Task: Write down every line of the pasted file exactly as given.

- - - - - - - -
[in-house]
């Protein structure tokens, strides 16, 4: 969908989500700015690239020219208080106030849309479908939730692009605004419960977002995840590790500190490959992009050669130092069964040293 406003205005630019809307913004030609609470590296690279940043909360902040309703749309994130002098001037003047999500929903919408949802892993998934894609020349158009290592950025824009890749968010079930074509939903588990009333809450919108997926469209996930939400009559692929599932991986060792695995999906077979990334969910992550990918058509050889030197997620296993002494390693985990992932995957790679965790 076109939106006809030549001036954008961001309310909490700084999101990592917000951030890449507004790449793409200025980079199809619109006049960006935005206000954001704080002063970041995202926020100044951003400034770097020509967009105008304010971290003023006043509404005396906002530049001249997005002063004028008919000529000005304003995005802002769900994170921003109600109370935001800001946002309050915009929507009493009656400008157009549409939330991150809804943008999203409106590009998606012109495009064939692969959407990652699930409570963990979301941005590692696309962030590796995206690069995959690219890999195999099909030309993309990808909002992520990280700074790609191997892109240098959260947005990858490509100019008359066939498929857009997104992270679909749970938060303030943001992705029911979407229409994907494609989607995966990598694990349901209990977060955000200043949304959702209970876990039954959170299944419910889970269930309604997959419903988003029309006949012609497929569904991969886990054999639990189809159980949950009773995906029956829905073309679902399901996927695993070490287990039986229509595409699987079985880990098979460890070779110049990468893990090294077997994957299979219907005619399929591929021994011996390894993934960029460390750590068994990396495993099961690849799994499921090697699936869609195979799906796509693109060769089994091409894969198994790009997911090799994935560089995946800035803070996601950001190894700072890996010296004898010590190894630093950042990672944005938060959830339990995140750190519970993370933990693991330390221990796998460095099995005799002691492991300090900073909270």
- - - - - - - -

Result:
[in-house]
């Protein structure tokens, strides 16, 4: 969908989500700015690239020219208080106030849309479908939730692009605004419960977002995840590790500190490959992009050669130092069964040293 406003205005630019809307913004030609609470590296690279940043909360902040309703749309994130002098001037003047999500929903919408949802892993998934894609020349158009290592950025824009890749968010079930074509939903588990009333809450919108997926469209996930939400009559692929599932991986060792695995999906077979990334969910992550990918058509050889030197997620296993002494390693985990992932995957790679965790 076109939106006809030549001036954008961001309310909490700084999101990592917000951030890449507004790449793409200025980079199809619109006049960006935005206000954001704080002063970041995202926020100044951003400034770097020509967009105008304010971290003023006043509404005396906002530049001249997005002063004028008919000529000005304003995005802002769900994170921003109600109370935001800001946002309050915009929507009493009656400008157009549409939330991150809804943008999203409106590009998606012109495009064939692969959407990652699930409570963990979301941005590692696309962030590796995206690069995959690219890999195999099909030309993309990808909002992520990280700074790609191997892109240098959260947005990858490509100019008359066939498929857009997104992270679909749970938060303030943001992705029911979407229409994907494609989607995966990598694990349901209990977060955000200043949304959702209970876990039954959170299944419910889970269930309604997959419903988003029309006949012609497929569904991969886990054999639990189809159980949950009773995906029956829905073309679902399901996927695993070490287990039986229509595409699987079985880990098979460890070779110049990468893990090294077997994957299979219907005619399929591929021994011996390894993934960029460390750590068994990396495993099961690849799994499921090697699936869609195979799906796509693109060769089994091409894969198994790009997911090799994935560089995946800035803070996601950001190894700072890996010296004898010590190894630093950042990672944005938060959830339990995140750190519970993370933990693991330390221990796998460095099995005799002691492991300090900073909270």